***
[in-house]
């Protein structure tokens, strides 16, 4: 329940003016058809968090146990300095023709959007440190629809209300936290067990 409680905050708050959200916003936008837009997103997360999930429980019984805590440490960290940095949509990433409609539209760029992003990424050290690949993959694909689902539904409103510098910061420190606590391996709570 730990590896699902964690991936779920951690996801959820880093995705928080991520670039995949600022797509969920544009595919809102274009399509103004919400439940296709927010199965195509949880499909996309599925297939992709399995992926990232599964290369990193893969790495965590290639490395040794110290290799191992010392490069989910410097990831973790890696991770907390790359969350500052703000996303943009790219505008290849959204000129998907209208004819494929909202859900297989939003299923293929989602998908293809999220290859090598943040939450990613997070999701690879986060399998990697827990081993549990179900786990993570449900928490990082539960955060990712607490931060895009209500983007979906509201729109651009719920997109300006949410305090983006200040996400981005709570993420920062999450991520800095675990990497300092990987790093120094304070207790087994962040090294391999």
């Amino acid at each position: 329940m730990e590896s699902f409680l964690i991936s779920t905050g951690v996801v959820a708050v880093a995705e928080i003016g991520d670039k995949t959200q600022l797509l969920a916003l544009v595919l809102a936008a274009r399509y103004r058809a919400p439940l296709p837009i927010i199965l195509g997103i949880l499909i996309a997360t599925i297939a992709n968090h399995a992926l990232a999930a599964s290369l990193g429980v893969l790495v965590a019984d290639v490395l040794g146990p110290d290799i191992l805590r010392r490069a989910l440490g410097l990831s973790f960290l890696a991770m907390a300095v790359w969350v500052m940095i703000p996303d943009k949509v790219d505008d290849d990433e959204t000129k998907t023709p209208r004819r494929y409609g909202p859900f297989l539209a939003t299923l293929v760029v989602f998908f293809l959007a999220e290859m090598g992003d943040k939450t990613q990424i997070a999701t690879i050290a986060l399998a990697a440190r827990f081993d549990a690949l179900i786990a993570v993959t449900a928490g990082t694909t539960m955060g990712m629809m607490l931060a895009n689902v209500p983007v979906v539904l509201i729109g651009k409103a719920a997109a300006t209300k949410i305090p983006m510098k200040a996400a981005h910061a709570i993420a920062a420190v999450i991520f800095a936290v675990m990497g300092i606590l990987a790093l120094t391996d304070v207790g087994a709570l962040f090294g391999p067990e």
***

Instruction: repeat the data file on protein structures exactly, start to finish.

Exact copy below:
[in-house]
């Protein structure tokens, strides 16, 4: 329940003016058809968090146990300095023709959007440190629809209300936290067990 409680905050708050959200916003936008837009997103997360999930429980019984805590440490960290940095949509990433409609539209760029992003990424050290690949993959694909689902539904409103510098910061420190606590391996709570 730990590896699902964690991936779920951690996801959820880093995705928080991520670039995949600022797509969920544009595919809102274009399509103004919400439940296709927010199965195509949880499909996309599925297939992709399995992926990232599964290369990193893969790495965590290639490395040794110290290799191992010392490069989910410097990831973790890696991770907390790359969350500052703000996303943009790219505008290849959204000129998907209208004819494929909202859900297989939003299923293929989602998908293809999220290859090598943040939450990613997070999701690879986060399998990697827990081993549990179900786990993570449900928490990082539960955060990712607490931060895009209500983007979906509201729109651009719920997109300006949410305090983006200040996400981005709570993420920062999450991520800095675990990497300092990987790093120094304070207790087994962040090294391999």
């Amino acid at each position: 329940m730990e590896s699902f409680l964690i991936s779920t905050g951690v996801v959820a708050v880093a995705e928080i003016g991520d670039k995949t959200q600022l797509l969920a916003l544009v595919l809102a936008a274009r399509y103004r058809a919400p439940l296709p837009i927010i199965l195509g997103i949880l499909i996309a997360t599925i297939a992709n968090h399995a992926l990232a999930a599964s290369l990193g429980v893969l790495v965590a019984d290639v490395l040794g146990p110290d290799i191992l805590r010392r490069a989910l440490g410097l990831s973790f960290l890696a991770m907390a300095v790359w969350v500052m940095i703000p996303d943009k949509v790219d505008d290849d990433e959204t000129k998907t023709p209208r004819r494929y409609g909202p859900f297989l539209a939003t299923l293929v760029v989602f998908f293809l959007a999220e290859m090598g992003d943040k939450t990613q990424i997070a999701t690879i050290a986060l399998a990697a440190r827990f081993d549990a690949l179900i786990a993570v993959t449900a928490g990082t694909t539960m955060g990712m629809m607490l931060a895009n689902v209500p983007v979906v539904l509201i729109g651009k409103a719920a997109a300006t209300k949410i305090p983006m510098k200040a996400a981005h910061a709570i993420a920062a420190v999450i991520f800095a936290v675990m990497g300092i606590l990987a790093l120094t391996d304070v207790g087994a709570l962040f090294g391999p067990e």